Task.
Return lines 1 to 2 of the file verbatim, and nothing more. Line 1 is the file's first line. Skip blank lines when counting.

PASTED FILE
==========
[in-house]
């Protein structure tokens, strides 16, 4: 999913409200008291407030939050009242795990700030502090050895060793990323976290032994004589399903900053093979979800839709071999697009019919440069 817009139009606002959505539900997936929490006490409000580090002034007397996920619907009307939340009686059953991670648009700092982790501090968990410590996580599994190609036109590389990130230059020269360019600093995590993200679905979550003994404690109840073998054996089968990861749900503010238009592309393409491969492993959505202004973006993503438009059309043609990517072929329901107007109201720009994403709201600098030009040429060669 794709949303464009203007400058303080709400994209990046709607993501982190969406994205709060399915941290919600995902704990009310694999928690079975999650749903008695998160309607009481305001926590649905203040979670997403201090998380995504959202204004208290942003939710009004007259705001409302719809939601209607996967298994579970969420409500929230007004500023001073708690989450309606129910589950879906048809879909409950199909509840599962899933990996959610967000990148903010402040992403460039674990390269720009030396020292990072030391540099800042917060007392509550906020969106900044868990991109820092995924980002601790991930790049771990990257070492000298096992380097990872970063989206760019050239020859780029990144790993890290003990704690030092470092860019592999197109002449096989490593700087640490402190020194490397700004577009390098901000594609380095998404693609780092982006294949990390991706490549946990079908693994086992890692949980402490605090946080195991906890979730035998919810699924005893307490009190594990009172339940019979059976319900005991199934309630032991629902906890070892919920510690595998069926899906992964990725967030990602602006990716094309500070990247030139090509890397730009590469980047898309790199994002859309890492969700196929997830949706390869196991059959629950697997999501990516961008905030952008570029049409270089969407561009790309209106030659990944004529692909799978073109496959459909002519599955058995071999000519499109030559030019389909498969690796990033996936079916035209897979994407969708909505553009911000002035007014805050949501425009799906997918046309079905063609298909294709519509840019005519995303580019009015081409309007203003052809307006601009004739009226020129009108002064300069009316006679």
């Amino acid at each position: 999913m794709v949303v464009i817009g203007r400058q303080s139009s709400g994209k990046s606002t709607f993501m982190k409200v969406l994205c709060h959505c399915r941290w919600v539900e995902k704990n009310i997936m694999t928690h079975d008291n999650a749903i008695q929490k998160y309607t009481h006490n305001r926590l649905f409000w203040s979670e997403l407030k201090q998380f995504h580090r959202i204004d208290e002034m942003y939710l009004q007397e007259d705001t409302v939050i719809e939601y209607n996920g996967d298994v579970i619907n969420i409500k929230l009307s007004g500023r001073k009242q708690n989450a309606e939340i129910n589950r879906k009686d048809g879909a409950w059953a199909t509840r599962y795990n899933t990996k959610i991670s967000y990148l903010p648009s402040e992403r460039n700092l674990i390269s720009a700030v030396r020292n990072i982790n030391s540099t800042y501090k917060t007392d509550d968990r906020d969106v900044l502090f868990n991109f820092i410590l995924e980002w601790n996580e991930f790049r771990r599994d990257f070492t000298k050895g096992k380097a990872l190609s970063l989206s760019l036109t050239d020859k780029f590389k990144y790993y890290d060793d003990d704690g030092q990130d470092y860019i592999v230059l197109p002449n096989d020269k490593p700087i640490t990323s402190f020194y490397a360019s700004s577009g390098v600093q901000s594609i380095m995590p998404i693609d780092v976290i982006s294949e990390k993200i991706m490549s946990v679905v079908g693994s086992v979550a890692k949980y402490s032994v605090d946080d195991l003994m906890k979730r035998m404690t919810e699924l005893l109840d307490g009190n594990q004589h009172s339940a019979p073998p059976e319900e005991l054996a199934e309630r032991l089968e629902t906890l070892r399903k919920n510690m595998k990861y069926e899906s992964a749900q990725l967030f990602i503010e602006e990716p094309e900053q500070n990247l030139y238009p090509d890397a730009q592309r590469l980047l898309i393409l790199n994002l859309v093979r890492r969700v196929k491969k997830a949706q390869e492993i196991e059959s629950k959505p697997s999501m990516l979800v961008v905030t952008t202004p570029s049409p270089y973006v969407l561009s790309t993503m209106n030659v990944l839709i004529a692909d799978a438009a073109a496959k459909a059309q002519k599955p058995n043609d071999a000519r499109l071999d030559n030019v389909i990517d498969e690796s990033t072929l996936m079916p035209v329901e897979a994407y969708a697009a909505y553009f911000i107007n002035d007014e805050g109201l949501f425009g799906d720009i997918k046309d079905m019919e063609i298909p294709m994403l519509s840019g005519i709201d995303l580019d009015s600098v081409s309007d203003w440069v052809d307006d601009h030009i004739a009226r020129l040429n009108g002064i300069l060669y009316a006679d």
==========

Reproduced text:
[in-house]
């Protein structure tokens, strides 16, 4: 999913409200008291407030939050009242795990700030502090050895060793990323976290032994004589399903900053093979979800839709071999697009019919440069 817009139009606002959505539900997936929490006490409000580090002034007397996920619907009307939340009686059953991670648009700092982790501090968990410590996580599994190609036109590389990130230059020269360019600093995590993200679905979550003994404690109840073998054996089968990861749900503010238009592309393409491969492993959505202004973006993503438009059309043609990517072929329901107007109201720009994403709201600098030009040429060669 794709949303464009203007400058303080709400994209990046709607993501982190969406994205709060399915941290919600995902704990009310694999928690079975999650749903008695998160309607009481305001926590649905203040979670997403201090998380995504959202204004208290942003939710009004007259705001409302719809939601209607996967298994579970969420409500929230007004500023001073708690989450309606129910589950879906048809879909409950199909509840599962899933990996959610967000990148903010402040992403460039674990390269720009030396020292990072030391540099800042917060007392509550906020969106900044868990991109820092995924980002601790991930790049771990990257070492000298096992380097990872970063989206760019050239020859780029990144790993890290003990704690030092470092860019592999197109002449096989490593700087640490402190020194490397700004577009390098901000594609380095998404693609780092982006294949990390991706490549946990079908693994086992890692949980402490605090946080195991906890979730035998919810699924005893307490009190594990009172339940019979059976319900005991199934309630032991629902906890070892919920510690595998069926899906992964990725967030990602602006990716094309500070990247030139090509890397730009590469980047898309790199994002859309890492969700196929997830949706390869196991059959629950697997999501990516961008905030952008570029049409270089969407561009790309209106030659990944004529692909799978073109496959459909002519599955058995071999000519499109030559030019389909498969690796990033996936079916035209897979994407969708909505553009911000002035007014805050949501425009799906997918046309079905063609298909294709519509840019005519995303580019009015081409309007203003052809307006601009004739009226020129009108002064300069009316006679």